The next task is to direct specific applications or application programs to use the packages in those different collections.
Three ways of doing this discussed in this short series are:
- Setting the
CURRENT APPLICATION COMPATIBILITYspecial register
- Configuring the client to direct applications to the desired collection by defining multiple data sources at the client – client-side configuration.
- Configuring DB2 for z/OS to selectively direct applications to different collections using system monitoring profiles – server-side configuration.
Setting the CURRENT APPLICATION COMPATIBILITY special register
One way to handle this without using multiple collections is to rebind all the
NULLID packages, setting
APPLCOMPAT to the highest level you plan to use for all applications. If you did that, you’d have to retest all your distributed applications to make sure there was no unexpected change in behaviour and that all inconsistencies had been resolved. This is a high-risk strategy and only worth considering if you can be sure you’ve resolved all application inconsistencies and behaviour changes.
You could argue you can resolve that by setting the
CURRENT APPLICATION COMPATIBILITY special register in the application. However, you’d still have to bind your
NULLID packages with the highest
APPLCOMPAT setting you plan to use. That’s because if you want to issue
SET CURRENT APPLICATION COMPATIBILITY = 'V12R1M503', then the package must already be at a level of
V12R1M503 or higher. This means you’d have to amend all other programs to set the special register to a lower level than the package.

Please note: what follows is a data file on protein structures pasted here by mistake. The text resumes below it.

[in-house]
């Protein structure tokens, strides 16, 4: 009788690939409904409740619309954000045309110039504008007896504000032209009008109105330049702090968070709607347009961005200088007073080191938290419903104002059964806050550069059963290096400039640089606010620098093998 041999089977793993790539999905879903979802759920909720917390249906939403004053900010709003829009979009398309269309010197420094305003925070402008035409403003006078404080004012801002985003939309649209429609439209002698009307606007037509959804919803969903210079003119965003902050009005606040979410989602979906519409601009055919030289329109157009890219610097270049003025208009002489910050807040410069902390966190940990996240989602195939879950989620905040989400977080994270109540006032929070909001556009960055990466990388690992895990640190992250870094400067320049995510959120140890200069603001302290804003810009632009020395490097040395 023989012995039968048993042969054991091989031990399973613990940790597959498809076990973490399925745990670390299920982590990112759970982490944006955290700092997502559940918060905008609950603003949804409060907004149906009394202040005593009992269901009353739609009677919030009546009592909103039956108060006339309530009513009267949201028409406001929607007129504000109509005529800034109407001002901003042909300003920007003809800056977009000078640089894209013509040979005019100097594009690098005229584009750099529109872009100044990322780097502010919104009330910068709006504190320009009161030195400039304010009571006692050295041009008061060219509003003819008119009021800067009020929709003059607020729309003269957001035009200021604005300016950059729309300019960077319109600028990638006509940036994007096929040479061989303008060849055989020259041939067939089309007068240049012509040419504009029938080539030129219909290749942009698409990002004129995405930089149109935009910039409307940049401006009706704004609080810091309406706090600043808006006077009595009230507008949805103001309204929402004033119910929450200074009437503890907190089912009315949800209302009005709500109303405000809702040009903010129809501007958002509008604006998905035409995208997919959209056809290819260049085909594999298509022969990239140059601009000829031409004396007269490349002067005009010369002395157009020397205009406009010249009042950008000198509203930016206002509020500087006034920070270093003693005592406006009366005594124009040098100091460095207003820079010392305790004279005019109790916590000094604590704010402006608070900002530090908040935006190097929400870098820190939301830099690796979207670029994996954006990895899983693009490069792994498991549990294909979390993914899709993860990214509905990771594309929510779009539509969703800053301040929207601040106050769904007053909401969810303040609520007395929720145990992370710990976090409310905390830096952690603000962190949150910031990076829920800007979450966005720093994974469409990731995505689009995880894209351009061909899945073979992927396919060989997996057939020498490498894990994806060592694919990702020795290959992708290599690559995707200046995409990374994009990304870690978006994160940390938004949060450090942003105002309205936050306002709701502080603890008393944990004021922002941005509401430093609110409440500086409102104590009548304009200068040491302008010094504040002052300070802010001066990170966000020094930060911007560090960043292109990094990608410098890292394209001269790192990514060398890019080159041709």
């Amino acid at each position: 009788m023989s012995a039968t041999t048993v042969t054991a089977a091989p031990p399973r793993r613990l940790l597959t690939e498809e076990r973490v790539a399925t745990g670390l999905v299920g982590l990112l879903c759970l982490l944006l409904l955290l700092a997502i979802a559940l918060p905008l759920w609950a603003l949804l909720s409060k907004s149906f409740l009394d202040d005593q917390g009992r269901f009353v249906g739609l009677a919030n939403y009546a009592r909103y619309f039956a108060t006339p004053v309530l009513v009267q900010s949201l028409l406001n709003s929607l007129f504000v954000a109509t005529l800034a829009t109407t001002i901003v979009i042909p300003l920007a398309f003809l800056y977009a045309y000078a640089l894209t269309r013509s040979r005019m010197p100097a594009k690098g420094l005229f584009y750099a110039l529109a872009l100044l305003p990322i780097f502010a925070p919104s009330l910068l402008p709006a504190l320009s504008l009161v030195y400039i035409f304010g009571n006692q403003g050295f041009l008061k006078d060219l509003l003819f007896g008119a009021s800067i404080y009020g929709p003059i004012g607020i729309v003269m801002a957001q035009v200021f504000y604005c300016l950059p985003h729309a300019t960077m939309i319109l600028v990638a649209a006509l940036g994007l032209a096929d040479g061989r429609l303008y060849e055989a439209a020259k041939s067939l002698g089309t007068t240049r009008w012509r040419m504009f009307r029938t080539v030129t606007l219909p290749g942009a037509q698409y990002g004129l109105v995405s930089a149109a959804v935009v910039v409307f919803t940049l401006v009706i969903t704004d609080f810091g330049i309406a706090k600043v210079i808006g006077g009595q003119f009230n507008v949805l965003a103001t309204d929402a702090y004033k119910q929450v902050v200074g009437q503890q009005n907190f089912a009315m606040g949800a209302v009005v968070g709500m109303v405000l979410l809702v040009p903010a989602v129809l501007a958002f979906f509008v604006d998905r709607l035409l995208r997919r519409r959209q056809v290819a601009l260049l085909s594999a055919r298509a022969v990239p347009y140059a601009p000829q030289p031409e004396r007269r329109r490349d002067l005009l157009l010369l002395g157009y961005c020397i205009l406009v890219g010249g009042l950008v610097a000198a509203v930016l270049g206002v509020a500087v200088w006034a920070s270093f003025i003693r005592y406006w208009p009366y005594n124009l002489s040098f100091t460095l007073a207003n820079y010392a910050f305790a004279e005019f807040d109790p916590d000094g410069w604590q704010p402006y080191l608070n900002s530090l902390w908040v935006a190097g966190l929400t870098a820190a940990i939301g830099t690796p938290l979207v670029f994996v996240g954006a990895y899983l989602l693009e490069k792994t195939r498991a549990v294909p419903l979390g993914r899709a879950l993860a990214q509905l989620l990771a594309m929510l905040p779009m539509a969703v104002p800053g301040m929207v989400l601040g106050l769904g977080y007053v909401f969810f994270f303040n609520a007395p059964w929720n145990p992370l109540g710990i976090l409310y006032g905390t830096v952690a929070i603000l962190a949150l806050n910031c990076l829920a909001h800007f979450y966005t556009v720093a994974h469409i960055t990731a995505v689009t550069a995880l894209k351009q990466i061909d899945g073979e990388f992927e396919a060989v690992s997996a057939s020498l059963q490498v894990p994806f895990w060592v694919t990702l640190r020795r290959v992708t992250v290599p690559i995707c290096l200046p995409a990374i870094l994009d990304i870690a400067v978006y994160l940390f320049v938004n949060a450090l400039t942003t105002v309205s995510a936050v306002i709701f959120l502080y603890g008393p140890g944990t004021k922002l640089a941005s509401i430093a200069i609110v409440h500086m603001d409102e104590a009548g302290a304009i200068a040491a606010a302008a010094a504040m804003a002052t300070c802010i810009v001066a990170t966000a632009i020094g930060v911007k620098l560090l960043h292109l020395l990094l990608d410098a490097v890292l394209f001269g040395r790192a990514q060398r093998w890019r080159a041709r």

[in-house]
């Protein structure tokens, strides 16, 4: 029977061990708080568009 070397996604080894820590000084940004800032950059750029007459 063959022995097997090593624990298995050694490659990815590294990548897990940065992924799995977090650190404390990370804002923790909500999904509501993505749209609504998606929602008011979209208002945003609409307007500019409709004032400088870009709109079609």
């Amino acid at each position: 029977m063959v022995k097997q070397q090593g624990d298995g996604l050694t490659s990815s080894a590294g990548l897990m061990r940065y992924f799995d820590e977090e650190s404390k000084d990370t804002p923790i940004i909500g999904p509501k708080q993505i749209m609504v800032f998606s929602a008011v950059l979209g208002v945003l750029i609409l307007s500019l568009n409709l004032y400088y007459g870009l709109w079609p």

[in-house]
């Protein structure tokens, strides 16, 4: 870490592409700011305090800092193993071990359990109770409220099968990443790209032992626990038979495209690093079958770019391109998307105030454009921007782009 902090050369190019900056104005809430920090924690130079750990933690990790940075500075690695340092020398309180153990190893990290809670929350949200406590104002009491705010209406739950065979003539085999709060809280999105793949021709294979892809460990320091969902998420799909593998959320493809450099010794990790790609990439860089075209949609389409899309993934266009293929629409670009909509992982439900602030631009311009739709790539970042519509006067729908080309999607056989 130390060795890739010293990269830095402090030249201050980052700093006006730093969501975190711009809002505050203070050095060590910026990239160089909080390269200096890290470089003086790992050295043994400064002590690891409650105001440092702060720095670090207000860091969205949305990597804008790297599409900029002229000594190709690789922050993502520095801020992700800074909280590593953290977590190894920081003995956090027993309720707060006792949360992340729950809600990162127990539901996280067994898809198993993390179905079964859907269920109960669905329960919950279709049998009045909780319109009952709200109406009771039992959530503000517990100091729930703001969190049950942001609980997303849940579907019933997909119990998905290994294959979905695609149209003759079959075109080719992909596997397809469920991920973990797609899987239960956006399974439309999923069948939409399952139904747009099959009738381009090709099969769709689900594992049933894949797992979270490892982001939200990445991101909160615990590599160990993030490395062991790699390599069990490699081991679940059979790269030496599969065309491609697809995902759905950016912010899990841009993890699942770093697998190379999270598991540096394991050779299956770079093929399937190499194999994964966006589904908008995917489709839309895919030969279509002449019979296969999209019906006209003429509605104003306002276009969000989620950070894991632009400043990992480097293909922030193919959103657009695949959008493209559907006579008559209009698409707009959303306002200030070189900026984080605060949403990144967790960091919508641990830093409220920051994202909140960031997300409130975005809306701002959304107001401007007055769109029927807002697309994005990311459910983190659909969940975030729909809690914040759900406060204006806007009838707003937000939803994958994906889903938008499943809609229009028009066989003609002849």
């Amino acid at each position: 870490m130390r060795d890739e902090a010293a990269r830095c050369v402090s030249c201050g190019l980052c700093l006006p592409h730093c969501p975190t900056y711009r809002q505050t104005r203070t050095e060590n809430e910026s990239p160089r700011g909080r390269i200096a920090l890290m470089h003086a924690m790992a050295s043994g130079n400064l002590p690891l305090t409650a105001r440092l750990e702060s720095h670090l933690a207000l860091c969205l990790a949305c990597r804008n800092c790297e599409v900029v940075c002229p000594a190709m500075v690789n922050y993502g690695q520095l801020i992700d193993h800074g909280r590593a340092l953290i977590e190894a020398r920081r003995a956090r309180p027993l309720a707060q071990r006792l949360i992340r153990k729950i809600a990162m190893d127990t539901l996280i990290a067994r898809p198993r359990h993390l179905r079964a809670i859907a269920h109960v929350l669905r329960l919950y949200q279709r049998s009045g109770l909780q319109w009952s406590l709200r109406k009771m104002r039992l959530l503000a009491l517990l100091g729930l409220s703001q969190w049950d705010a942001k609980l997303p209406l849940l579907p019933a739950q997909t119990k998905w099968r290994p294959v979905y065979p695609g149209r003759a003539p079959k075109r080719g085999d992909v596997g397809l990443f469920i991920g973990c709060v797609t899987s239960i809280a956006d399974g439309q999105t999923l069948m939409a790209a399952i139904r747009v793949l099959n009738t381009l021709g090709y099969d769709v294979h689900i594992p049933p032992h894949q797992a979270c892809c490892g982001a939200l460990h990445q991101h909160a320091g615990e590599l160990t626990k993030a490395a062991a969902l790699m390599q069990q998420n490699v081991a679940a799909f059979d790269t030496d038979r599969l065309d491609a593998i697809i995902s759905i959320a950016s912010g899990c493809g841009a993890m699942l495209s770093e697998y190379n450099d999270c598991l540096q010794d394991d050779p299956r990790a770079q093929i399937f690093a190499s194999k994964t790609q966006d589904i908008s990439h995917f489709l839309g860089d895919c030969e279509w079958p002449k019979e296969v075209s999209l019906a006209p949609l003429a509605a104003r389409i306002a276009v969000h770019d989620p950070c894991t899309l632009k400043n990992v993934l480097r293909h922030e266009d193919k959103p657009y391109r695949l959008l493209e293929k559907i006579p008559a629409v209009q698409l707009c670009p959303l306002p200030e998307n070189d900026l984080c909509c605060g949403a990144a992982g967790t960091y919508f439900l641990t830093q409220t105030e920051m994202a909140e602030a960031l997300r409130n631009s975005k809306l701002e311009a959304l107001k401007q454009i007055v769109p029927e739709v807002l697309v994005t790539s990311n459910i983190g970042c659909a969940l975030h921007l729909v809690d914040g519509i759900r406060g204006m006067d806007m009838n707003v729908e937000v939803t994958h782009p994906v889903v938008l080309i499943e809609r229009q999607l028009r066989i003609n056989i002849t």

CURRENT APPLICATION COMPATIBILITY special register involves a lot of programming effort, a lot of testing, and plenty of opportunity for errors to be introduced as you make the programming changes or even worse, fail to make changes where they are needed.
Client-side configuration involves creating a data source at each client, one for each different collection that will be used from that client, and then getting applications to open a logical connection to the correct data source. You associate the data source with a specific collection by using the
currentPackagePath configuration option. The first of the these specifies a single collection id, the second a comma-separated list of collections on the server.
There are many ways of configuring clients to use data sources. For example, see the IBM documentation at “Getting started with IBM Data Server Drivers”, “Common IBM Data Server Driver for JDBC and SQLJ properties for DB2 servers” and “Connecting to databases for ODBC and CLI”.
Even once you’ve sorted out technically how you’re going to define the data sources and connect applications to those data sources, this is not a straightforward solution. If you’ve got dozens, or hundreds, or even thousands of clients to configure, with many distinct applications connecting to a single DB2 subsystem or data sharing group, you’re faced with a daunting administrative task. You’ve probably got a large number of client administrators to coordinate with, and potentially a large number of configuration settings to manage, and at the same time you’ve got to avoid disrupting the production service. Technically, client-side configuration is possible, and does work for some sites, but for others the administrative overhead is a challenge.
Which brings us onto the next article, where we’ll be looking at configuring DB2 for z/OS to selectively direct applications to different collections of the
NULLID packages with different
APPLCOMPAT settings by setting up system monitoring profiles – server-side configuration instead of client-side configuration.
If you are ready to advance function levels, but want assistance with managing the APPLCOMPAT settings for your distributed applications, you can get in touch with Triton Consulting here, via email or phone on 44 (0)870 2411 550.
“Solving an Intermittent Production Problem Using Db2 for z/OS System Profile Monitoring”, a presentation by Mark Rader of IBM
“Db2 for z/OS: Using the Profile Tables to Direct DDF Applications to Particular Package Collections”, a blog article by Robert Catterall of IBM